Jonah Goldberg

Taxes are a necessary evil. But their silver lining is that they foster a sense of accountability and reciprocity between the taxpayer and the tax collector. Indeed, democracy is usually born from this relationship. Widening prosperity brings a rising middle class, which in turn demands the rule of law, incorrupt bureaucracies and political representation in exchange for its hard-earned money. You might recall the phrase "no taxation without representation."

The one great exception is what development experts call the "oil curse." In countries "blessed" with oil wealth or similar resources, the relationship between the government and the governed gets distorted. These "trust-fund states" (author Fareed Zakaria's term) don't need taxes, so their rulers worry little about representation and accountability, opting instead for paternalism or authoritarianism. Worse, the people are less inclined to see government as their expensive servant and more as their goody-dispensing master.

Today, our politics seem to be suffering from a "rich people curse." We treat the rich like a constantly regenerating pinata, as if they will never change their behavior no matter how many times they get whacked by taxes. And we think everyone can live well off the treats that will fall to the ground forever.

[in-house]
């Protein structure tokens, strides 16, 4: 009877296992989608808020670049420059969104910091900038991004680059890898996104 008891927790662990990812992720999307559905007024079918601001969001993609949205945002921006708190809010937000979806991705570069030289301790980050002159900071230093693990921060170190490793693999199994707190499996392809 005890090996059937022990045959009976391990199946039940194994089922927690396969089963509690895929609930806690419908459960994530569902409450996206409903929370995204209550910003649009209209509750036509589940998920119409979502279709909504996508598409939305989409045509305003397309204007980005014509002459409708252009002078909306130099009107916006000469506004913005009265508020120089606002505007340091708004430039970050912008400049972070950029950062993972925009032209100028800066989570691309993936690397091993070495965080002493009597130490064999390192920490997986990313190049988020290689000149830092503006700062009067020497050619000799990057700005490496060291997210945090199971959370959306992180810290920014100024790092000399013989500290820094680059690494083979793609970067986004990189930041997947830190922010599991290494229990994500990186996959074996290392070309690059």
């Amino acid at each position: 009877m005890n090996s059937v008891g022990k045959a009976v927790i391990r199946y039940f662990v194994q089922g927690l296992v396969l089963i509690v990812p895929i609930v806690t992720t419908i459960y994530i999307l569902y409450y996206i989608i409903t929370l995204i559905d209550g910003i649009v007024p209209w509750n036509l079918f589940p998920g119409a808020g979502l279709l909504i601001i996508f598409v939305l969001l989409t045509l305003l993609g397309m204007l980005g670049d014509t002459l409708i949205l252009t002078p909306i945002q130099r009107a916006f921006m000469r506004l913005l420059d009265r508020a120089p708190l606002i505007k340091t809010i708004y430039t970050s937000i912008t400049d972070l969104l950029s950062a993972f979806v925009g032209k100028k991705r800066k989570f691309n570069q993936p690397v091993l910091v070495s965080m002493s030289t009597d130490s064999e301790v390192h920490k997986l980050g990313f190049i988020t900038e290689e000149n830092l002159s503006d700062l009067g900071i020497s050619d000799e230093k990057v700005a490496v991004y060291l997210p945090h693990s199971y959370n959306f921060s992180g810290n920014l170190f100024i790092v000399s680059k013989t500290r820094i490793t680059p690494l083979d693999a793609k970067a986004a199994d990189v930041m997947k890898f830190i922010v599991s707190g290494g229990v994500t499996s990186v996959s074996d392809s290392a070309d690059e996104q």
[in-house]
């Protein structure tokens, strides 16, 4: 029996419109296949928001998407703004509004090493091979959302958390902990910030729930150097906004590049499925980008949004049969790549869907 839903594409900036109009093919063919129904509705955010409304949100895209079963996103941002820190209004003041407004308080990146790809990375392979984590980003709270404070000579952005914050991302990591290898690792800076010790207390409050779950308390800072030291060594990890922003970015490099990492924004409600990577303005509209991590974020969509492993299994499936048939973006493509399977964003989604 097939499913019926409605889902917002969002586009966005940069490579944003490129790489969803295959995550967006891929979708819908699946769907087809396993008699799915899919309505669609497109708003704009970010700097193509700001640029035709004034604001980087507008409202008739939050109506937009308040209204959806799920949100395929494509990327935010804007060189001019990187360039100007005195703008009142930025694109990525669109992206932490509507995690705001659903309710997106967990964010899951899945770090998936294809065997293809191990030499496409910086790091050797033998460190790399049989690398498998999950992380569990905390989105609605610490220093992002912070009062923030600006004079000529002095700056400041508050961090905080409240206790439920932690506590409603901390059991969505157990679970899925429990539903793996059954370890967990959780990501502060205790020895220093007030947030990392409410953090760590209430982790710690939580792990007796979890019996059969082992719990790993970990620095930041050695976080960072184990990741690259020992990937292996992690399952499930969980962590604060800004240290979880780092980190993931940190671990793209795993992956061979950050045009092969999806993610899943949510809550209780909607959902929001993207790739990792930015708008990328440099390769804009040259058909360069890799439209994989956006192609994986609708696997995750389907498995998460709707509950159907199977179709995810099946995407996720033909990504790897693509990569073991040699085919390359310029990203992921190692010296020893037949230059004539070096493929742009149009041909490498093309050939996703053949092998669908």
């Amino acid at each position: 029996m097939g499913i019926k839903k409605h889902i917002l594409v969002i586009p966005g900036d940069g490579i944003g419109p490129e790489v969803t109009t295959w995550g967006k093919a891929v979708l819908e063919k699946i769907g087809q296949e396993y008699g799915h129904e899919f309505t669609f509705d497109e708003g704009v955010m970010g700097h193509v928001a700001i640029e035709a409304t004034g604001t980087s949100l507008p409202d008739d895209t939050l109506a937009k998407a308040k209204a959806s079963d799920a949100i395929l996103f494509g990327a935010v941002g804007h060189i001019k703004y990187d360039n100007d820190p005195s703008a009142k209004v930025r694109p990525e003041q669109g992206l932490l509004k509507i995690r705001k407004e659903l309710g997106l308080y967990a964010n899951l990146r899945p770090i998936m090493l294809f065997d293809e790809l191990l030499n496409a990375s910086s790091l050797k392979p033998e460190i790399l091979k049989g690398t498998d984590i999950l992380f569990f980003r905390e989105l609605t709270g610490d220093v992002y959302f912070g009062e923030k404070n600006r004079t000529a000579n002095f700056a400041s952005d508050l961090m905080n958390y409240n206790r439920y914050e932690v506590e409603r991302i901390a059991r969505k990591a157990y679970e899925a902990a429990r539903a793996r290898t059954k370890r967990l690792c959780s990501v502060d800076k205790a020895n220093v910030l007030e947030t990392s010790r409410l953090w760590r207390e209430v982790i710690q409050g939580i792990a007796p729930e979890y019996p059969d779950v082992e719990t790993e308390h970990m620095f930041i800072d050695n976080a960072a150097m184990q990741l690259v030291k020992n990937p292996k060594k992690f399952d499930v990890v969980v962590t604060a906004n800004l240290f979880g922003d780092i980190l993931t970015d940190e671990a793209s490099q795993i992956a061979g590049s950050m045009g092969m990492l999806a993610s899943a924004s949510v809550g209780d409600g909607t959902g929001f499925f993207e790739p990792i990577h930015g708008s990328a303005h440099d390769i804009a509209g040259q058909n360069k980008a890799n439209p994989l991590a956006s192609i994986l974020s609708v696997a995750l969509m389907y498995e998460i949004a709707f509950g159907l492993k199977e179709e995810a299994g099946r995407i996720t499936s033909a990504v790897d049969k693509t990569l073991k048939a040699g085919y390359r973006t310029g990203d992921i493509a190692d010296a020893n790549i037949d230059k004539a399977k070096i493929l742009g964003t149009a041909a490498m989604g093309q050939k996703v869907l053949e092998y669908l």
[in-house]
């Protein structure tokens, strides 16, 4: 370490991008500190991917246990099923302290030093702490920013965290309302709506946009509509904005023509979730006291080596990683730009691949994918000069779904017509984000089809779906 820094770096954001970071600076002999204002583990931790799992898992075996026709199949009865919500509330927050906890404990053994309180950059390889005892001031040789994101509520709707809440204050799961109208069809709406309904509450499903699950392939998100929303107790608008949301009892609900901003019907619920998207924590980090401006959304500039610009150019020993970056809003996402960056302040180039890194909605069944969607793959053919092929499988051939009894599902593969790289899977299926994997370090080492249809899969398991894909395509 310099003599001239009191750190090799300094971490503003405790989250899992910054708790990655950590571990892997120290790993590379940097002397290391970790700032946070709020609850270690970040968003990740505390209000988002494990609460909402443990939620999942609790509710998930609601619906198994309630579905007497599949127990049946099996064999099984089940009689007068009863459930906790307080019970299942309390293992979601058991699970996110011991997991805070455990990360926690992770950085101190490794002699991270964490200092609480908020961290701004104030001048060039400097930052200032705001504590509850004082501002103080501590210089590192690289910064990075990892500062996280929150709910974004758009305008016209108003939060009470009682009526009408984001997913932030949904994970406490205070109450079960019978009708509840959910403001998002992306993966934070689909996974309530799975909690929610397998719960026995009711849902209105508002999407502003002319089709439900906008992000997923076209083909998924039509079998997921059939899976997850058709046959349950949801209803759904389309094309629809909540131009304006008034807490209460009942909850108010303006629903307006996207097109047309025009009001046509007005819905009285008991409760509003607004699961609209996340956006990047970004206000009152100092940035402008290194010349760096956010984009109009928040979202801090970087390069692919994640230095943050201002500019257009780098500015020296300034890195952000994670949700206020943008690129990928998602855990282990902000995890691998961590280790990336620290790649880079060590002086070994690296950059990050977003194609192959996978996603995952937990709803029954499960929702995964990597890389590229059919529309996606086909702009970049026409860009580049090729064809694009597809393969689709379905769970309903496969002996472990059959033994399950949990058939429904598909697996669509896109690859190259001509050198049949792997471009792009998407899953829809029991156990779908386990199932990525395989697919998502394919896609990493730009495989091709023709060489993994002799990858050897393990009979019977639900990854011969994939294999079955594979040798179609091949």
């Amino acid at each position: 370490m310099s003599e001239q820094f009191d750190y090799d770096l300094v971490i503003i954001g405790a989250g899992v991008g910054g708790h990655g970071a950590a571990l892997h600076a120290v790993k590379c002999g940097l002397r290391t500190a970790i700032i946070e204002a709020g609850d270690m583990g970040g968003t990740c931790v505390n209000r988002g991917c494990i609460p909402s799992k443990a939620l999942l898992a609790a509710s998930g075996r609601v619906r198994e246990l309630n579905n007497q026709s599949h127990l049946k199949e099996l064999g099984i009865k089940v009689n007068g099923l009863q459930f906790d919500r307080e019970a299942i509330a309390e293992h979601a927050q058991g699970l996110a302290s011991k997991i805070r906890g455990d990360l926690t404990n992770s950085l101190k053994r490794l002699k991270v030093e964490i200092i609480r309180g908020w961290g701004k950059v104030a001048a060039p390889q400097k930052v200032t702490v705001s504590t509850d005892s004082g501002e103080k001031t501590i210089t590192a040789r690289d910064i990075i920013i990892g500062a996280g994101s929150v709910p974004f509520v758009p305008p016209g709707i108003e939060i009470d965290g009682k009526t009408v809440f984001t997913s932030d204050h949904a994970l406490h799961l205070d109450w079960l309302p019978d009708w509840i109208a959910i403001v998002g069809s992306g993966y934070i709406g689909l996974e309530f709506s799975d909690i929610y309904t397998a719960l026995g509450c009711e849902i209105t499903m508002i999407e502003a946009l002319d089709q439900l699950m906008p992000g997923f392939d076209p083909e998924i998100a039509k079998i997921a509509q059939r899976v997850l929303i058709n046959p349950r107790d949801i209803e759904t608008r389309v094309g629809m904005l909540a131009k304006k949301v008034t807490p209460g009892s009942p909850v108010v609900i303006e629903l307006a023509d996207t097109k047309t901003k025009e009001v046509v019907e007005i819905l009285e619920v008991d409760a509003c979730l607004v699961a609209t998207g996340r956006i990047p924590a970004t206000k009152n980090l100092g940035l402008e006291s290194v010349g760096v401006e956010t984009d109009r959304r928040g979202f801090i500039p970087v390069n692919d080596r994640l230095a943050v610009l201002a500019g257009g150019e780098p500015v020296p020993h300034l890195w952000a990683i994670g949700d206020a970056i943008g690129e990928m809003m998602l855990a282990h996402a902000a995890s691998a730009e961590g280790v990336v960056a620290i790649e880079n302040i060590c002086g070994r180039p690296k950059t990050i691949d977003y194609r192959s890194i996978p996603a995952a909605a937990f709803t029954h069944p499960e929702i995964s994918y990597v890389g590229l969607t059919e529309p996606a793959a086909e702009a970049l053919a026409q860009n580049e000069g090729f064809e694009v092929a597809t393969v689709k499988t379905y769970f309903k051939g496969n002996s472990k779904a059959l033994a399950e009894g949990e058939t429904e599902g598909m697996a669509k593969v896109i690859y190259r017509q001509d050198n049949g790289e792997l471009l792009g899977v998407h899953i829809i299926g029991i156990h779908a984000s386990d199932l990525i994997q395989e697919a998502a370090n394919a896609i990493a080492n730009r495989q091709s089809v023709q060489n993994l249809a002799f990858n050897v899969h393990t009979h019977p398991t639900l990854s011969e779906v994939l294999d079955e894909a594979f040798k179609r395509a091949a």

Of course, typical wage earners pay plenty of taxes, but not in ways that foster a sense of reciprocity with the government in Washington. Their biggest federal payment is the regressive payroll tax intended to fund Social Security and Medicare. Even though, as a matter of accounting, these payments are no different from other taxes, they're sold simply as retirement and health insurance programs.

Meanwhile, Democrats keep telling the bottom 95 percent of taxpayers that America's problems would be solved if only the rich people would pay "their fair share" of income taxes. Not only is this patently untrue and a siren song toward a welfare state, it amounts to covetousness as fiscal policy.

I don't know what the best tax rates are, for rich or poor. But I'm pretty sure that it's unhealthy for a democracy when the majority of citizens don't see government as a service they're reluctantly paying for but as an extortionist that cuts them in for a share of the loot.


Jonah Goldberg

Jonah Goldberg is editor-at-large of National Review Online,and the author of the forthcoming book The Tyranny of Clichés. You can reach him via Twitter @JonahNRO.
 
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